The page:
If you hold a passport from the UK, the USA, Ireland, Canada or New Zealand, you automatically qualify as competent, but that still gives you zero points. If you need more points, you will need to sit the test. Even though competent doesn’t score you any points, you still need to prove your competency to continue.
Please be aware that there are two types of IELTS test; the General test and the Academic test. The Academic test, which is the more difficult of the two, is accepted by everyone; the General test is only accepted by some. The test that you take largely depends on what is required by the kind of work that you do and/or the requirement of potential sponsors.
To apply for a Skilled Independent visa you do not require sponsorship, but your occupation must be on the Skilled Occupations List (SOL).
To apply for a Skilled Regional Sponsored visa your skill also has to be on the SOL mentioned above and you need to be sponsored by an Australian relative who lives in that area, or your job needs to be on the State/Territory Nominated Skilled list and you need to be nominated by the Australian state or territory government. In either of these two situations you will score an extra 10 points.
You may also want to keep an eye on this page which contains information about Recent Changes.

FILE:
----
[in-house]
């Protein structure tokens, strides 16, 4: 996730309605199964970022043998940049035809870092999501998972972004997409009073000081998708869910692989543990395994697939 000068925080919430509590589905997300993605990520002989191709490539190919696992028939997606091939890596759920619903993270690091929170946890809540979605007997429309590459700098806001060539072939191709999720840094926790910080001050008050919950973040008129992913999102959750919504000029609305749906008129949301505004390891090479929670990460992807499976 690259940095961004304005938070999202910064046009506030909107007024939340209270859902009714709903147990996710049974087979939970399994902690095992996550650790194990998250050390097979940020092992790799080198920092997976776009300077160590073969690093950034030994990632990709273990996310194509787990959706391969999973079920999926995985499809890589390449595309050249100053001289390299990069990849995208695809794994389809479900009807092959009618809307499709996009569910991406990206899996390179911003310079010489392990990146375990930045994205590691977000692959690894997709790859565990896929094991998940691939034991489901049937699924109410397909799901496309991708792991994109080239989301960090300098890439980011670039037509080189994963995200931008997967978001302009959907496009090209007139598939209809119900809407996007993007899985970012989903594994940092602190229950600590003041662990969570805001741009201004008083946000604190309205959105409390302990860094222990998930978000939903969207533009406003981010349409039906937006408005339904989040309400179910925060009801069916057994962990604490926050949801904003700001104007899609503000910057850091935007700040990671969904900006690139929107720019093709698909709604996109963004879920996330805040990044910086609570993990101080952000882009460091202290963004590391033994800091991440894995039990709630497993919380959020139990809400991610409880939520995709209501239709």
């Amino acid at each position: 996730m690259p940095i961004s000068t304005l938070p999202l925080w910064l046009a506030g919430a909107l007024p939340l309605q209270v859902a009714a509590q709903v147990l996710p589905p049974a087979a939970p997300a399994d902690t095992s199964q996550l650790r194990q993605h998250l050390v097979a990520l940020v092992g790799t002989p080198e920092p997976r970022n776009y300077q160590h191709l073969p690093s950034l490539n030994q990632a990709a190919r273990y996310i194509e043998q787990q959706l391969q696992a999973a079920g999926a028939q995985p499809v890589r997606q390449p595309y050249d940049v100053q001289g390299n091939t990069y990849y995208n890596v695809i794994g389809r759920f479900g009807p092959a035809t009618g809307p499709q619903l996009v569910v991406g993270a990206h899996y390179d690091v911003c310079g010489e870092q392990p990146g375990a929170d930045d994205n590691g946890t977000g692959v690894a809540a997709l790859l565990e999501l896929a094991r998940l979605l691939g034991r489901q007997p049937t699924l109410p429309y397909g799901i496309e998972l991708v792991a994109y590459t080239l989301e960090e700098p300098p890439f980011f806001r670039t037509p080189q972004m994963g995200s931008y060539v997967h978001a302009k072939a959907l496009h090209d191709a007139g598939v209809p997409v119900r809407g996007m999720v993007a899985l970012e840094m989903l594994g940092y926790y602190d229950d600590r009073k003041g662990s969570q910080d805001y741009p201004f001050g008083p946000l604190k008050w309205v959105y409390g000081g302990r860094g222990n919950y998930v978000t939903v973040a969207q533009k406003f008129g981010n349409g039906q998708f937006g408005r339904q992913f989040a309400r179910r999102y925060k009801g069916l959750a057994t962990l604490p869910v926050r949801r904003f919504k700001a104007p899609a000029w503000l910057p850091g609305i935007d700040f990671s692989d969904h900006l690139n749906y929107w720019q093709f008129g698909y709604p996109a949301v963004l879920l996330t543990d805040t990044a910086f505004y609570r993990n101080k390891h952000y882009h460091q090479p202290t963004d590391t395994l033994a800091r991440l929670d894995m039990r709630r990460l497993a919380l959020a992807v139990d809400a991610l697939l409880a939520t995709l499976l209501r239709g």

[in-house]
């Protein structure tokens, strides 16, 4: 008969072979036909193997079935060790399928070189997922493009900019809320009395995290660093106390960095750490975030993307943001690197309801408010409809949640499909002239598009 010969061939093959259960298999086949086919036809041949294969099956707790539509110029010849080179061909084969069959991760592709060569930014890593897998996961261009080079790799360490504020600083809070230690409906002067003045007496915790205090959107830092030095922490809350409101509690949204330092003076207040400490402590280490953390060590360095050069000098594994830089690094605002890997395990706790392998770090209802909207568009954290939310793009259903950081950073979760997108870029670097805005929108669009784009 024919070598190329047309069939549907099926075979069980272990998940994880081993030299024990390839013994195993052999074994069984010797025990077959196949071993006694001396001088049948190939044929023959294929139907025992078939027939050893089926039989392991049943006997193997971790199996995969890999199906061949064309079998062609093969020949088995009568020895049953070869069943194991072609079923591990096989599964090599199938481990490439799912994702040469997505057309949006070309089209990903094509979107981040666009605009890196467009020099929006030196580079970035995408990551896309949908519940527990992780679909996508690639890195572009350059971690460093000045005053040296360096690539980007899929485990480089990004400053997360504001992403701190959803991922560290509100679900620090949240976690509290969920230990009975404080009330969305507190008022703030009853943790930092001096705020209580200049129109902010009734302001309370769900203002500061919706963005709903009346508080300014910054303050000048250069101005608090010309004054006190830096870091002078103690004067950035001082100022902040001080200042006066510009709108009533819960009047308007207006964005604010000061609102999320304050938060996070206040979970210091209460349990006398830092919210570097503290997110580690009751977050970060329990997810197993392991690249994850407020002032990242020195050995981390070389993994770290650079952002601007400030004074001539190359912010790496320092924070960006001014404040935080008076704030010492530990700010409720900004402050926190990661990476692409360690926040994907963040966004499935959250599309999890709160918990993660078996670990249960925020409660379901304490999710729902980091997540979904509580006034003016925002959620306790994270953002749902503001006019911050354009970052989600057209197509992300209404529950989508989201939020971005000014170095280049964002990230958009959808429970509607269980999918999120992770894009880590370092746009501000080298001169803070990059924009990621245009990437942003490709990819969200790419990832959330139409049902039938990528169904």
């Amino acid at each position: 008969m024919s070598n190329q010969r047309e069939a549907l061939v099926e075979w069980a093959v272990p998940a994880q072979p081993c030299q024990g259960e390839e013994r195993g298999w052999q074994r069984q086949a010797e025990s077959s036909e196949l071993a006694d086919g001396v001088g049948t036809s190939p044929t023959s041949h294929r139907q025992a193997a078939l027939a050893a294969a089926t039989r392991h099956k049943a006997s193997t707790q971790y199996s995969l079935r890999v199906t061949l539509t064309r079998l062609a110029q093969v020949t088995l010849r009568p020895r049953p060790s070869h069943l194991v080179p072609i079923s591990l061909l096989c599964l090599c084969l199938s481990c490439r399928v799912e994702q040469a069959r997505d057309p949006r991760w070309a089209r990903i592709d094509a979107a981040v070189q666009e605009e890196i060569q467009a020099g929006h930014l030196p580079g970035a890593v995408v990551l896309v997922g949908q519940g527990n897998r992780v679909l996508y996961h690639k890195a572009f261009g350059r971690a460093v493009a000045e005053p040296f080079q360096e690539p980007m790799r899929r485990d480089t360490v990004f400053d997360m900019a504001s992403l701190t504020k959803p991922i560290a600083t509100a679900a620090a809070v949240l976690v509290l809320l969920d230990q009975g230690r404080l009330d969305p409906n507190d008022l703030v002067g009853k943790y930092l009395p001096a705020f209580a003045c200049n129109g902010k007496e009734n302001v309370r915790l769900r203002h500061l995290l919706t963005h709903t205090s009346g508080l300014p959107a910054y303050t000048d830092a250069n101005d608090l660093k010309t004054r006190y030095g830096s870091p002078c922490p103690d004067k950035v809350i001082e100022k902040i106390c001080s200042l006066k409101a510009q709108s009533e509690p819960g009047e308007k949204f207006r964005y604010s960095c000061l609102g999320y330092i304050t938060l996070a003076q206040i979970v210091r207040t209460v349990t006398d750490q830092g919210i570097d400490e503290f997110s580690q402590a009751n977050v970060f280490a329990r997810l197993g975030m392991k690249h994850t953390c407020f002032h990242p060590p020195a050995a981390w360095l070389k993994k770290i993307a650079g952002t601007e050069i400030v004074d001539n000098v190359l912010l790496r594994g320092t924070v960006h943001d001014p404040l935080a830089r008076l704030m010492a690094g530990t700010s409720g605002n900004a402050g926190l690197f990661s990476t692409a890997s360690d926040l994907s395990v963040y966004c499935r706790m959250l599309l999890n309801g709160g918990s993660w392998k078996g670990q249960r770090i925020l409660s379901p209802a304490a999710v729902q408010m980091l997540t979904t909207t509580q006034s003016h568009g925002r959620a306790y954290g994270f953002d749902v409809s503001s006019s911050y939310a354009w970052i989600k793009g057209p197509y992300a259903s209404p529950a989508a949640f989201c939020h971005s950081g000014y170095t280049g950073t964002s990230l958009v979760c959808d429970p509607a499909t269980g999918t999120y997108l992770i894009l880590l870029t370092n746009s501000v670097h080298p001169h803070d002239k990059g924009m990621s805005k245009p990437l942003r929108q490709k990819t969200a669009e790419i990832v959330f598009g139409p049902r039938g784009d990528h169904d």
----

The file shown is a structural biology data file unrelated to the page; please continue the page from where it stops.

To apply for a Skilled Sponsored visa you will need nomination by a state or territory government and your skill must be on the above-mentioned State/Territory Nominated Skilled list. This will score you an additional 5 points.
Work experience in your nominated skill:
You can get extra points depending upon how much time you have spent being employed in your nominated skill. How many years experience do you have out of the last 10 years in your nominated occupation? This can sometimes include work in a closely related occupation.
If your work experience is from overseas…
- Three years = 5 points
- Five years = 10 points
- Eight years = 15 points
But you will get more points for work experience gained in Australia in your nominated occupation…
- One year = 5 points
- Three years = 10 points
- Five years = 15 points
- Eight years = 20 points
- Doctorate degree = 20 points
- Bachelor degree = 15 points
- Australian Diploma or trade qualification = 10 points
- A successful authorised skills assessment in a recognised qualification = 10 points
There are several ways to earn extra points:
- Studying a course in Australia that meets certain requirements = 5 points
- By meeting the Australian Study Requirement (above) while studying in a regional area = 5 points
- NAATI accreditation = 5 points
- If your partner meets the basic requirements for a skilled migration visa = 5 points
- By completing a Professional Year course specified by the Minister = 5 points